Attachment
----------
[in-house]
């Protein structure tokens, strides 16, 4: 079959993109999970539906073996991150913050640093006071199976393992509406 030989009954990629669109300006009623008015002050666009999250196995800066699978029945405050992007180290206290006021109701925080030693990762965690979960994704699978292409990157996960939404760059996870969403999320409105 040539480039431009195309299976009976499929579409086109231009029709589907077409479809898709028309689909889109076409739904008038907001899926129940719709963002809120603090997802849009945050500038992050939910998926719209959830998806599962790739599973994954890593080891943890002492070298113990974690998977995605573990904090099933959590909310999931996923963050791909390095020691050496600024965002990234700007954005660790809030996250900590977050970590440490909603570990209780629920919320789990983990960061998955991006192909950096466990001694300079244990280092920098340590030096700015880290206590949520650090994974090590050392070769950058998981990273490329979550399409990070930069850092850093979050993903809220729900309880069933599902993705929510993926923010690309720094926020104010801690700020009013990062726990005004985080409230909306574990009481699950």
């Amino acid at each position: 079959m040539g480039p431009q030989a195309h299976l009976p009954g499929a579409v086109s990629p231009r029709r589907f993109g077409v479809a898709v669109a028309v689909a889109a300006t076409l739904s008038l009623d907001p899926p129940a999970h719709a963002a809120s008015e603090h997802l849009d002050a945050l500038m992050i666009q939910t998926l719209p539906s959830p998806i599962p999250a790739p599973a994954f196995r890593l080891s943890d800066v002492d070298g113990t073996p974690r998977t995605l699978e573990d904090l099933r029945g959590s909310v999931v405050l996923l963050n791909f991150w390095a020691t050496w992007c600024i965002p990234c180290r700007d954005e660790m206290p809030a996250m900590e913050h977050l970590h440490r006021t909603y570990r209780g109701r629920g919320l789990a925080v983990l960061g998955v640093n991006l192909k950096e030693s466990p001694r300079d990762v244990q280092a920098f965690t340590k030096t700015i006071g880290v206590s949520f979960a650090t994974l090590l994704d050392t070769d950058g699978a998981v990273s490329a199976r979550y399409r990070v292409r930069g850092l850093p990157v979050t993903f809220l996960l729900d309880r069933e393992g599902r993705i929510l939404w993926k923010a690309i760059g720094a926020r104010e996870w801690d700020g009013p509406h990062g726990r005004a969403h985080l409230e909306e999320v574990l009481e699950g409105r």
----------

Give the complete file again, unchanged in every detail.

[in-house]
């Protein structure tokens, strides 16, 4: 079959993109999970539906073996991150913050640093006071199976393992509406 030989009954990629669109300006009623008015002050666009999250196995800066699978029945405050992007180290206290006021109701925080030693990762965690979960994704699978292409990157996960939404760059996870969403999320409105 040539480039431009195309299976009976499929579409086109231009029709589907077409479809898709028309689909889109076409739904008038907001899926129940719709963002809120603090997802849009945050500038992050939910998926719209959830998806599962790739599973994954890593080891943890002492070298113990974690998977995605573990904090099933959590909310999931996923963050791909390095020691050496600024965002990234700007954005660790809030996250900590977050970590440490909603570990209780629920919320789990983990960061998955991006192909950096466990001694300079244990280092920098340590030096700015880290206590949520650090994974090590050392070769950058998981990273490329979550399409990070930069850092850093979050993903809220729900309880069933599902993705929510993926923010690309720094926020104010801690700020009013990062726990005004985080409230909306574990009481699950």
């Amino acid at each position: 079959m040539g480039p431009q030989a195309h299976l009976p009954g499929a579409v086109s990629p231009r029709r589907f993109g077409v479809a898709v669109a028309v689909a889109a300006t076409l739904s008038l009623d907001p899926p129940a999970h719709a963002a809120s008015e603090h997802l849009d002050a945050l500038m992050i666009q939910t998926l719209p539906s959830p998806i599962p999250a790739p599973a994954f196995r890593l080891s943890d800066v002492d070298g113990t073996p974690r998977t995605l699978e573990d904090l099933r029945g959590s909310v999931v405050l996923l963050n791909f991150w390095a020691t050496w992007c600024i965002p990234c180290r700007d954005e660790m206290p809030a996250m900590e913050h977050l970590h440490r006021t909603y570990r209780g109701r629920g919320l789990a925080v983990l960061g998955v640093n991006l192909k950096e030693s466990p001694r300079d990762v244990q280092a920098f965690t340590k030096t700015i006071g880290v206590s949520f979960a650090t994974l090590l994704d050392t070769d950058g699978a998981v990273s490329a199976r979550y399409r990070v292409r930069g850092l850093p990157v979050t993903f809220l996960l729900d309880r069933e393992g599902r993705i929510l939404w993926k923010a690309i760059g720094a926020r104010e996870w801690d700020g009013p509406h990062g726990r005004a969403h985080l409230e909306e999320v574990l009481e699950g409105r």